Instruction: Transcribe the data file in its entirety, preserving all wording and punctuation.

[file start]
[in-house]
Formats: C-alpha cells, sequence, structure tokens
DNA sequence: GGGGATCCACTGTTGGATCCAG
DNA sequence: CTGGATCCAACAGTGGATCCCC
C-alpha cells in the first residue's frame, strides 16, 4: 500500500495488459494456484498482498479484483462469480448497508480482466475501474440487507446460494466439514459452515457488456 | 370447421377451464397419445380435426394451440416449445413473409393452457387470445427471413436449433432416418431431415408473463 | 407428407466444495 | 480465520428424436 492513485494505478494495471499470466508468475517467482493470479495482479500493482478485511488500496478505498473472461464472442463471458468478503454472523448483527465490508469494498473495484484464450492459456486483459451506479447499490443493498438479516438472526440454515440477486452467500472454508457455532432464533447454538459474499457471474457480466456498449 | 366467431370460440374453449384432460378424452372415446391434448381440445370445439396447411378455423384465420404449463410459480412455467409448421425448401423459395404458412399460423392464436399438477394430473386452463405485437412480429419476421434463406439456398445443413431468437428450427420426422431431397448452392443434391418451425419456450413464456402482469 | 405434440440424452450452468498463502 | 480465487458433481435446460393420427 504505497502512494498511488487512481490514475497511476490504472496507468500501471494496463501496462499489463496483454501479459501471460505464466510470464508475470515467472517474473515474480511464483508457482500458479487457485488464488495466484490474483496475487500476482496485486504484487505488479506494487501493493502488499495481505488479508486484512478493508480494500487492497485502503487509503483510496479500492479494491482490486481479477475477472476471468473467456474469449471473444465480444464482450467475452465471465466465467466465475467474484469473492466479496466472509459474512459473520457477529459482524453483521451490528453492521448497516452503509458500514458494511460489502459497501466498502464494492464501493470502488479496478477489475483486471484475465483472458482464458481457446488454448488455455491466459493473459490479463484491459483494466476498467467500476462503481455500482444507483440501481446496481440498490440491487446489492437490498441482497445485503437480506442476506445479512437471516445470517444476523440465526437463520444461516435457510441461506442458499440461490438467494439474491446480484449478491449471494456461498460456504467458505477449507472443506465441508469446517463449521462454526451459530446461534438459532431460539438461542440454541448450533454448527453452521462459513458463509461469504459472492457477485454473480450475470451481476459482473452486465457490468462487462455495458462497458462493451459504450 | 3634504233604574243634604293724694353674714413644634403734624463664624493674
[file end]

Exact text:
[in-house]
Formats: C-alpha cells, sequence, structure tokens
DNA sequence: GGGGATCCACTGTTGGATCCAG
DNA sequence: CTGGATCCAACAGTGGATCCCC
C-alpha cells in the first residue's frame, strides 16, 4: 500500500495488459494456484498482498479484483462469480448497508480482466475501474440487507446460494466439514459452515457488456 | 370447421377451464397419445380435426394451440416449445413473409393452457387470445427471413436449433432416418431431415408473463 | 407428407466444495 | 480465520428424436 492513485494505478494495471499470466508468475517467482493470479495482479500493482478485511488500496478505498473472461464472442463471458468478503454472523448483527465490508469494498473495484484464450492459456486483459451506479447499490443493498438479516438472526440454515440477486452467500472454508457455532432464533447454538459474499457471474457480466456498449 | 366467431370460440374453449384432460378424452372415446391434448381440445370445439396447411378455423384465420404449463410459480412455467409448421425448401423459395404458412399460423392464436399438477394430473386452463405485437412480429419476421434463406439456398445443413431468437428450427420426422431431397448452392443434391418451425419456450413464456402482469 | 405434440440424452450452468498463502 | 480465487458433481435446460393420427 504505497502512494498511488487512481490514475497511476490504472496507468500501471494496463501496462499489463496483454501479459501471460505464466510470464508475470515467472517474473515474480511464483508457482500458479487457485488464488495466484490474483496475487500476482496485486504484487505488479506494487501493493502488499495481505488479508486484512478493508480494500487492497485502503487509503483510496479500492479494491482490486481479477475477472476471468473467456474469449471473444465480444464482450467475452465471465466465467466465475467474484469473492466479496466472509459474512459473520457477529459482524453483521451490528453492521448497516452503509458500514458494511460489502459497501466498502464494492464501493470502488479496478477489475483486471484475465483472458482464458481457446488454448488455455491466459493473459490479463484491459483494466476498467467500476462503481455500482444507483440501481446496481440498490440491487446489492437490498441482497445485503437480506442476506445479512437471516445470517444476523440465526437463520444461516435457510441461506442458499440461490438467494439474491446480484449478491449471494456461498460456504467458505477449507472443506465441508469446517463449521462454526451459530446461534438459532431460539438461542440454541448450533454448527453452521462459513458463509461469504459472492457477485454473480450475470451481476459482473452486465457490468462487462455495458462497458462493451459504450 | 3634504233604574243634604293724694353674714413644634403734624463664624493674